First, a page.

suggests a smaller percentage of the
product of their labor as wages. Necessity compels acceptance and the
workers already employed are discharged to make way for those whom
necessity has compelled to accept a
fmailer percentage of their product.
This process continues until the weaker and less competent workers finally
find themselves unable to secure employment of any description, use alcoholic stimulants to give them courage to bear their miseries, and ultimately wind up in the dock of a police-
court charged with "vagrancy," meaning "loose, Idle, disorderly person,
without visible means of support and
being' unable to give a satisfactory
account of themselves." For this
offence?" for which, In a majority of
Instances, they are In no way respon
Bible, the representative of the class
which owns the machine, calmly
orders an Incarceration of three
months, this being intended as a warn
Ing to keep at work, regardless of
the conditions the machine owner may
dictate.
The effect of ownership on the workers has been shown. The next question that suggests Itself Is, how Is
the ownership held by the few against
the many? Strangely enough, the
machine again becomes a factor. The
owners of the Industrial machines,
realizing how well the workers are
enslaved by the machines ot Industry,
apply the same principle In the organization of a machine for political
purposes; for In political supremacy
lies the ownership of the "machinery
of State," and In the State Is vested.
In the last analysis, the ownership of
the common property of the nation.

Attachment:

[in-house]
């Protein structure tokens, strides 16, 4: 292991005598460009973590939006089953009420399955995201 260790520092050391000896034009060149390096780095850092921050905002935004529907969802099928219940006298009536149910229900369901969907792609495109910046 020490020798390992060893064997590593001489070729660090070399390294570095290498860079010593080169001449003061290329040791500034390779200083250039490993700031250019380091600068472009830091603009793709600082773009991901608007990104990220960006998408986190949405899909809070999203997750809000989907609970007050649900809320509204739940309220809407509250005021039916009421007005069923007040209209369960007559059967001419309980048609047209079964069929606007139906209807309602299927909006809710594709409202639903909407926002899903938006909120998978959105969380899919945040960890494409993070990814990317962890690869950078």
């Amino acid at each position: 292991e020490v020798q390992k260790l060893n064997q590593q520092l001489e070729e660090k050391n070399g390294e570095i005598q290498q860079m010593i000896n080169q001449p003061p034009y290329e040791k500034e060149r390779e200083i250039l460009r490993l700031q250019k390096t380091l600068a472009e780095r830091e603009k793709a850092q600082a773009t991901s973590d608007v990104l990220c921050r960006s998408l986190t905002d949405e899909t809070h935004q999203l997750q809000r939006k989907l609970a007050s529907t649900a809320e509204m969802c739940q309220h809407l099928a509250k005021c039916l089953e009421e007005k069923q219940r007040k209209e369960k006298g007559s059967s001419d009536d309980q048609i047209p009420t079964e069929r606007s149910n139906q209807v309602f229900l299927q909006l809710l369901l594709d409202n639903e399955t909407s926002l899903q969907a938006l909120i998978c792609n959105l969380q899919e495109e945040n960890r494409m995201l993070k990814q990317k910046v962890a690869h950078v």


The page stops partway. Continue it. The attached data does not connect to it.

Their progeny are educated as lawyers—to write the laws—preachers—
to Inculcate the doctrine of humility
and soldiers to enforce both humility
and law at the point of a bayonet, fixed on the business end of a Ross rifle.
The lawyers, preachers, merchants
and owners of machinery have a common interest, but In order to fool the
workers, they organize not one, but
two political machines, each fighting
the other for supremacy on such vital
Issues as "Reciprocity," "More Railways," "White Canada," one side
wrapping Its candidates with the national trade mark and Insisting that
the other Is trying to surrender the
country to some foreign power. The
workers are greatly enthused by a
few cheap cigars and drinks and gladly take sides on these Important questions, on election day being allowed
to unhitch the horses from the carriage of the winning candidate and
to draw It through the streets, while
the machine owners, knowing that
one side or the other must win, and
it made no difference to them which,
sit In the club and laugh merrily at
the way In which the workers are beguiled by a sham battle. In the ranks
of the workers themselves, the owners
find a number of Judas Iscarlots, who,
for a number of pieces of silver, often
less than thirty, are willing to assist
In decoying unwary workers to the
support of one or the other of the